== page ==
V.West was born in Virginia, USA. She grew up in the rural south where highlights of her childhood included collecting fossil rocks, skipping rocks in the creek (not fossil rocks), eating as much penny candy as possible before dinner, hosting talent shows with her friends, roller skating in the church parking lot, playing hide-and-seek in the summer until after midnight, and not crossing the street (the only paved one in her town) without asking her parents for permission first. She went to school in the northeast where she dropped her southern drawl, but it comes back each time she crosses the Mason-Dixon line. She has held a wide variety of jobs and has never been one to pass up the opportunity to try something new on her career/life path. Her favorite thing to do is to share stories, which she’s trying her hand at now with her writings. In her adult life she has lived in the USA and also in the Middle East, Europe, and Asia, and but no matter where she is her heart always travels home to the Blue Ridge Mountains where her many friends, family, and precious memories reside. In the future, V.West dreams of one day editing her bio down to a crisp and clever one liner, but hasn't been able to craft that yet. Maybe some day… V.West would like to sincerely thank you for reading her story and hopes that you enjoyed it. She hopes to be able to share many more with you soon. Take care & God bless.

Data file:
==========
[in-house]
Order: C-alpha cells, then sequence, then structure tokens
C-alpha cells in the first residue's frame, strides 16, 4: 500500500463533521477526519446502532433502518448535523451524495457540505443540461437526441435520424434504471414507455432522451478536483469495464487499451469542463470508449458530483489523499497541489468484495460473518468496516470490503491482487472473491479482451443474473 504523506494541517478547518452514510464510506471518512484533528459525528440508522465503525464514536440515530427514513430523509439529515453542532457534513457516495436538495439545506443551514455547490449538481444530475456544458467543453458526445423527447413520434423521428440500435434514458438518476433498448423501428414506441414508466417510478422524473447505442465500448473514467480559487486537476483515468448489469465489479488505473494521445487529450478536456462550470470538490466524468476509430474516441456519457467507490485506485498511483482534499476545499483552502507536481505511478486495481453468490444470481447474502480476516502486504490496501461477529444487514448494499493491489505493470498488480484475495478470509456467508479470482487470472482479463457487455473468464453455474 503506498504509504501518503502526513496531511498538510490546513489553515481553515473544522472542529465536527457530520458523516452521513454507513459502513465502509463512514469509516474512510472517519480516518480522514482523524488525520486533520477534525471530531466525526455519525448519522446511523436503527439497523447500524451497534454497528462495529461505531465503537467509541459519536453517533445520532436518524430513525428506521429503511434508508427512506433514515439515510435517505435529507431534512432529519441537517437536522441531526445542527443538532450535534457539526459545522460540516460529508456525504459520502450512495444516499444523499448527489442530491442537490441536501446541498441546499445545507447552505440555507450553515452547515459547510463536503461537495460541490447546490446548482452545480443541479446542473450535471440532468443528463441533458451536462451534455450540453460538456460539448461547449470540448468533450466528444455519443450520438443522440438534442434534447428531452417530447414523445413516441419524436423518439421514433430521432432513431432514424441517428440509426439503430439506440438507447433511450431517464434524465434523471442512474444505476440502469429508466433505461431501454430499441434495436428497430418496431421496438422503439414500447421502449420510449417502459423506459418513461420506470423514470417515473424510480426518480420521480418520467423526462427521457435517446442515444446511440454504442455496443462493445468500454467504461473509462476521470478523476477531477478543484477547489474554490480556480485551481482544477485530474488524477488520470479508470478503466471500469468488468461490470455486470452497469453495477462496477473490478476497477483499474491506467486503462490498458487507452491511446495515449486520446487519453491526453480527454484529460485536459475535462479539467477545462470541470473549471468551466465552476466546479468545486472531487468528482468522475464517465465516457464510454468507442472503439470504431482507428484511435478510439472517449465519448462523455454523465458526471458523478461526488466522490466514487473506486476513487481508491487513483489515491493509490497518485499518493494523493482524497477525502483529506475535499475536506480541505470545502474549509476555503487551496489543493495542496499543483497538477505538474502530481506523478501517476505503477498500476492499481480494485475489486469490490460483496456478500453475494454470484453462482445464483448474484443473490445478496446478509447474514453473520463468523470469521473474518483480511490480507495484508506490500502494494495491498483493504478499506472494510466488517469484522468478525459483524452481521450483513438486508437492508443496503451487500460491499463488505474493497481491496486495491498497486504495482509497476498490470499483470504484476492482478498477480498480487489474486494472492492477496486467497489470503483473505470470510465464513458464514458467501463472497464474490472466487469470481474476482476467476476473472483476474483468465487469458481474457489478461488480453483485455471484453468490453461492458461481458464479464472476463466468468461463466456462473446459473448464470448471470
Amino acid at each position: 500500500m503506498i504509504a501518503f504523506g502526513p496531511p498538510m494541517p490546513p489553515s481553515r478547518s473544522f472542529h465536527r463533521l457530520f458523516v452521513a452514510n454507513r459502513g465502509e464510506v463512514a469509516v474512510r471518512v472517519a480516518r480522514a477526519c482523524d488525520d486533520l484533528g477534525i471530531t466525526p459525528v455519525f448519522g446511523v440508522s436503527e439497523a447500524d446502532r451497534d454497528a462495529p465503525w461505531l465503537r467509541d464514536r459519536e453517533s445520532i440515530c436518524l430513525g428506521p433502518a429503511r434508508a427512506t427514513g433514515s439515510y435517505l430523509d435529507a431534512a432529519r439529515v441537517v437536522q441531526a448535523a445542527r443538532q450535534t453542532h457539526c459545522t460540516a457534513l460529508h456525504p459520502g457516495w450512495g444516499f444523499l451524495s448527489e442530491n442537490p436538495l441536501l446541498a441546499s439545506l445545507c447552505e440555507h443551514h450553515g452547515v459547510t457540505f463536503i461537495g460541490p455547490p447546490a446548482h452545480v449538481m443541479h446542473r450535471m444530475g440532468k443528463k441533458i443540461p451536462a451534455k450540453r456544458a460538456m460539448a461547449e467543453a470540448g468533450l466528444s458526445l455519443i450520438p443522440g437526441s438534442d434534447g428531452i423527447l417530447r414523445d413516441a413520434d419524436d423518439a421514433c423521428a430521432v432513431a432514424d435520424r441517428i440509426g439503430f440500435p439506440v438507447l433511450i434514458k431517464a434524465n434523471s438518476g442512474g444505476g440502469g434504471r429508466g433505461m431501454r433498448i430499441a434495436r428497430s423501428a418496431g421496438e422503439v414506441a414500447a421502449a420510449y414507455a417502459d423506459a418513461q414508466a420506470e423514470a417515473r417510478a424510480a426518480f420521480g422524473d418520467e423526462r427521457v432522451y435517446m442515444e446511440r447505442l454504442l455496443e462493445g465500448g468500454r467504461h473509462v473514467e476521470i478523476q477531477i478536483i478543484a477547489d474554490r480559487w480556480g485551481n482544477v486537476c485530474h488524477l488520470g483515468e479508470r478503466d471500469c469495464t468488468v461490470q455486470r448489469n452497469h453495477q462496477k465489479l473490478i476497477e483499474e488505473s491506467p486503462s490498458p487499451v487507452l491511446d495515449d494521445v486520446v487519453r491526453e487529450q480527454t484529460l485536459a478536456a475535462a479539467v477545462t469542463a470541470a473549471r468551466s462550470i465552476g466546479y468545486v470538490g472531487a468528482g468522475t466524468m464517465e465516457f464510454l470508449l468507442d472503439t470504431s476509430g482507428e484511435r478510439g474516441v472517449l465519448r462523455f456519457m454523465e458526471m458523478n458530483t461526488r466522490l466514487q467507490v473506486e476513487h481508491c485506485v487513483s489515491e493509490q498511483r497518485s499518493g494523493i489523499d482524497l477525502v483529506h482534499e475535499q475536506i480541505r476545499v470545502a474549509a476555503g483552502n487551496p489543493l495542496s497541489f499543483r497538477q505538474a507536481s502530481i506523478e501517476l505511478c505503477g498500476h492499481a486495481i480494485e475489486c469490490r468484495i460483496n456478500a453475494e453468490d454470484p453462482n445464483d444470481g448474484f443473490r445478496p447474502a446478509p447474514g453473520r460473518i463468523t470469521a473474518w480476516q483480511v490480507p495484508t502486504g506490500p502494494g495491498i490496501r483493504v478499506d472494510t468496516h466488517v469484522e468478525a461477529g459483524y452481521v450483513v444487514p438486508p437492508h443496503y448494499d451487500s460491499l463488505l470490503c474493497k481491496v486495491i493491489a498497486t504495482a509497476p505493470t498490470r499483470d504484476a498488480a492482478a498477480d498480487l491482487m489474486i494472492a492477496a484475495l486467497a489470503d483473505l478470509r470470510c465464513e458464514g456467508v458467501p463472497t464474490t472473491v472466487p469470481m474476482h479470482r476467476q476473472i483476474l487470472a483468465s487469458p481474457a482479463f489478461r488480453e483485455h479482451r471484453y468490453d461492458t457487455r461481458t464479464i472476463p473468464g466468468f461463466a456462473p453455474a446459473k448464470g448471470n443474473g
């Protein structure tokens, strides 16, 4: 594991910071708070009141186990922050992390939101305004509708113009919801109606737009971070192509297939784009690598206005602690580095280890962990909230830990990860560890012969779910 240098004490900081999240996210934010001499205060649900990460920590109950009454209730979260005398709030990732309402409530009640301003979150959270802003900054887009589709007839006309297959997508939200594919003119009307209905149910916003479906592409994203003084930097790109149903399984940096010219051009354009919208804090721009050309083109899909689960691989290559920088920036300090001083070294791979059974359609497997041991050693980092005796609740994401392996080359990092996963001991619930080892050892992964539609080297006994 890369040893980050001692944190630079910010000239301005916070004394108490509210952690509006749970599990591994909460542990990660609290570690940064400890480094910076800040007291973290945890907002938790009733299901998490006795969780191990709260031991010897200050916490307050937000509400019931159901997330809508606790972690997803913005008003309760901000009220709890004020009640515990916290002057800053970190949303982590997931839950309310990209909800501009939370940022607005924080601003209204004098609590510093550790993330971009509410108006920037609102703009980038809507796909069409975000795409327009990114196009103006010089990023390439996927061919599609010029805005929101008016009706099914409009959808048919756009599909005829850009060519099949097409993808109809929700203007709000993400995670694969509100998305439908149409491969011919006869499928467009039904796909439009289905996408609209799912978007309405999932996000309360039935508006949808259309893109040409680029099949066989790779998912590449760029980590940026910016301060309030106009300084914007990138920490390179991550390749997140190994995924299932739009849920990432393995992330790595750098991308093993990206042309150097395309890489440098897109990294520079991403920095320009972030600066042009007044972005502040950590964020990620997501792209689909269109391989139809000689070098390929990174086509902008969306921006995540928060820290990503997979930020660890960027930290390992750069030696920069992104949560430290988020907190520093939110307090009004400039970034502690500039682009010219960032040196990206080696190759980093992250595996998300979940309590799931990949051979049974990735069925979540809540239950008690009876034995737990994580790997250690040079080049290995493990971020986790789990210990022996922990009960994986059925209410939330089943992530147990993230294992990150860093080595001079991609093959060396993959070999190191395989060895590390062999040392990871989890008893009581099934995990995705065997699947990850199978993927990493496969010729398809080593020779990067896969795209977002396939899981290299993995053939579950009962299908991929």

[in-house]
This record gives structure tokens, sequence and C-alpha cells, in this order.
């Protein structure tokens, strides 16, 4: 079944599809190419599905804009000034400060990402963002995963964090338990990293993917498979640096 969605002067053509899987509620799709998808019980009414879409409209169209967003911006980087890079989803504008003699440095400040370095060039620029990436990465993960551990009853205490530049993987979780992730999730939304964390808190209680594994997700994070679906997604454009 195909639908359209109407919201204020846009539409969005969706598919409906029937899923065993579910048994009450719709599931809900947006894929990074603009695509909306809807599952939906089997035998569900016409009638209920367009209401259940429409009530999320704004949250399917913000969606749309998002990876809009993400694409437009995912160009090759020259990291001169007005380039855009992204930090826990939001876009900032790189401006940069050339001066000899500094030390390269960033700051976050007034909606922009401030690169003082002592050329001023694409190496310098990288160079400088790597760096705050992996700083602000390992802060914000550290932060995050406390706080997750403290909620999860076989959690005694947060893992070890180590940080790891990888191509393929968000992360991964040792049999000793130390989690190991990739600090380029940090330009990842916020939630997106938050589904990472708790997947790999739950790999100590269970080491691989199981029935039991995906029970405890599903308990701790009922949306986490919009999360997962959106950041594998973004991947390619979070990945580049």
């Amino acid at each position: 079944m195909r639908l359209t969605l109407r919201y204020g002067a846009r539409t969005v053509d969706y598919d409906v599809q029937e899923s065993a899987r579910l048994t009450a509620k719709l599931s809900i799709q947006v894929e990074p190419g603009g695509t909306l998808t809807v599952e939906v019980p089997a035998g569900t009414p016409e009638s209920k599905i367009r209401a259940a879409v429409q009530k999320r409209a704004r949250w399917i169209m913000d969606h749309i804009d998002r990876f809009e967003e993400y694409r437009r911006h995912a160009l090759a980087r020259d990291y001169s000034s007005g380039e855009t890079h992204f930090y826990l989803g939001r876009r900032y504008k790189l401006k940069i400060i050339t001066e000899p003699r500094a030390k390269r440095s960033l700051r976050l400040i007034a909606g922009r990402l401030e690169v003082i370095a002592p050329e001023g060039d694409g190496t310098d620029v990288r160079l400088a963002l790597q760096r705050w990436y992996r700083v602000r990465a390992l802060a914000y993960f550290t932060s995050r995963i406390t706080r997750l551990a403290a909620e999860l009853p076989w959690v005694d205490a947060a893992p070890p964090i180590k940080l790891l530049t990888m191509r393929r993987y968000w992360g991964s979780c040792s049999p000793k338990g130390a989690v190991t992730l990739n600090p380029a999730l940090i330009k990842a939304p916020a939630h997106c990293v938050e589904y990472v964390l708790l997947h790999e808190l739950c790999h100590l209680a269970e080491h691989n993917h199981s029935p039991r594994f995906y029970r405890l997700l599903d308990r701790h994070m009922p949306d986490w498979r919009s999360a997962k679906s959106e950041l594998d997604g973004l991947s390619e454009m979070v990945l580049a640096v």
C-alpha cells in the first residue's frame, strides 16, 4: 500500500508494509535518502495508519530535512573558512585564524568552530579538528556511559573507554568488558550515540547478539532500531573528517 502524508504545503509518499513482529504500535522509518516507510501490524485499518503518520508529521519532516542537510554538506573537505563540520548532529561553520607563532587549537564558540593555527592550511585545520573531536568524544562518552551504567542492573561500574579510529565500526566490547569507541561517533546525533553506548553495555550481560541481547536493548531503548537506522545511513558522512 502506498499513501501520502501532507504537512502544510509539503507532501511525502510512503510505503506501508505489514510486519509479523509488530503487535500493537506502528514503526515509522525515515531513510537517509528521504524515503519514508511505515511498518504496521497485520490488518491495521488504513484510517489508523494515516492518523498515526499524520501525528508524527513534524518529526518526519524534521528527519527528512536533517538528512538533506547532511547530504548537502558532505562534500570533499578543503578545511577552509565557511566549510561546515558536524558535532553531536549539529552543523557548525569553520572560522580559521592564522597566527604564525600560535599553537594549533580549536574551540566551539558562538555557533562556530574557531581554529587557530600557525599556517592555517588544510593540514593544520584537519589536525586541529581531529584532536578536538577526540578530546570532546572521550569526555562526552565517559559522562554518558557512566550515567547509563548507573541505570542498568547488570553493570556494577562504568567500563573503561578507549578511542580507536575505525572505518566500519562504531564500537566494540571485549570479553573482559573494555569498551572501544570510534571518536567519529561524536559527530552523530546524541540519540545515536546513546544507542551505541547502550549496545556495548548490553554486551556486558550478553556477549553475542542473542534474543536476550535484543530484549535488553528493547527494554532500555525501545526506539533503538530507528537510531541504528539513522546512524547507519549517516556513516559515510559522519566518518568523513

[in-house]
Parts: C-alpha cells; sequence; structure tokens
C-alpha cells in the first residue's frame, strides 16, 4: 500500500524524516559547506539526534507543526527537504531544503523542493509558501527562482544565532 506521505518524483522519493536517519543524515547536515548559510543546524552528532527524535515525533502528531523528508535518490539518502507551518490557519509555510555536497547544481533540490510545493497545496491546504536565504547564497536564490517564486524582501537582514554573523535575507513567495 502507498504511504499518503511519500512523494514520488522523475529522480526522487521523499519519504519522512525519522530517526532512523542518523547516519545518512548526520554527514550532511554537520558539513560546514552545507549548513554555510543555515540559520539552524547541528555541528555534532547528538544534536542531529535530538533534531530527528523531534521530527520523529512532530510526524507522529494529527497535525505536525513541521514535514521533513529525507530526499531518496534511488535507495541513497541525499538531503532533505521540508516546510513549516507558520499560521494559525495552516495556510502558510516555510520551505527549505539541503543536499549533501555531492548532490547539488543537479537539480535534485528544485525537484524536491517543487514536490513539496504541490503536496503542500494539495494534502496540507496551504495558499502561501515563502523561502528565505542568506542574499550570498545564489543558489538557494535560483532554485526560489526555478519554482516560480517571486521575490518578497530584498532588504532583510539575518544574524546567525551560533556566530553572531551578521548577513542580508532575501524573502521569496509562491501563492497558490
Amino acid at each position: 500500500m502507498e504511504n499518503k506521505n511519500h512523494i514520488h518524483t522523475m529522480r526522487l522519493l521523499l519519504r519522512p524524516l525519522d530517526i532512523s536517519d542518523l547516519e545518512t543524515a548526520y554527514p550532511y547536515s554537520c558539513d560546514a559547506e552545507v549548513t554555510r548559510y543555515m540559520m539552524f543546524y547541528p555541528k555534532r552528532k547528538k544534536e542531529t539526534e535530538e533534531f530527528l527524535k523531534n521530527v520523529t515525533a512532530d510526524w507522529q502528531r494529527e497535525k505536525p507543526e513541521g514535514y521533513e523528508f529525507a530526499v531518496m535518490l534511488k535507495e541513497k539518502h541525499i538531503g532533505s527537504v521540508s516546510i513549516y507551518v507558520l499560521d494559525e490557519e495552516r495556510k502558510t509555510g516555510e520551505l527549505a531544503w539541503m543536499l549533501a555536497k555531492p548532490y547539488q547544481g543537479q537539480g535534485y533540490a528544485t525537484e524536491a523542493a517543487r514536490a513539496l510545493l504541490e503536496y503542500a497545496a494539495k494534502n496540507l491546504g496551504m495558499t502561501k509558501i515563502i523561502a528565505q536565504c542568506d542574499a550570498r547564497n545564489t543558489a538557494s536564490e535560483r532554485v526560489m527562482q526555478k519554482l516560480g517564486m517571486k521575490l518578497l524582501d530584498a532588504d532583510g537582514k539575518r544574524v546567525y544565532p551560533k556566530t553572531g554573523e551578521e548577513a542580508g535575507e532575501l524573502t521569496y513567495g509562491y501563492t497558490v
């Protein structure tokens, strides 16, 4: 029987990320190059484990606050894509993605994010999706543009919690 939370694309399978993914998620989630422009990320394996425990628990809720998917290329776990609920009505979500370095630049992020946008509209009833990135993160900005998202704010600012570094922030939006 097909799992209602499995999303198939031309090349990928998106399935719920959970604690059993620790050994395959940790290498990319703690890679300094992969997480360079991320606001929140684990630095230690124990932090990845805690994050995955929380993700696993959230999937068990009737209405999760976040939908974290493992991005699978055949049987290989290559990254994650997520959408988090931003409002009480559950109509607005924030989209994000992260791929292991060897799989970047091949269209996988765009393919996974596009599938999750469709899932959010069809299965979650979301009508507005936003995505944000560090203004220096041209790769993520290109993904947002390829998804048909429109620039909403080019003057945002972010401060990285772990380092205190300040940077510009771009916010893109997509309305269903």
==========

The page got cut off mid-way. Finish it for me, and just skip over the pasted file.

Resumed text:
Who's on Second?
(5.00 from 1 review)
It was hard for Peanut to be a star player on the local baseball team, since she had never even got a chance to join them on the field. That all changed one day when a case of chicken pox suddenly struck some key teammates. Peanut did not go on to be a hall-of-famer; but she did leave her mark in the one game that she saved at the last minute, back when she was known as "Bat Person."
After the Roman Cemetery
(4.67 from 3 reviews)
After the Roman Cemetery is a true story about a very unexpected and tragic event that occurred on what was supposed to be a typical sightseeing day in rural Syria by a typical American girl. Most things we hear about Syria are the political events shared in the media. Here we share a very personal event as written in the author's diary on October 10, 1993.
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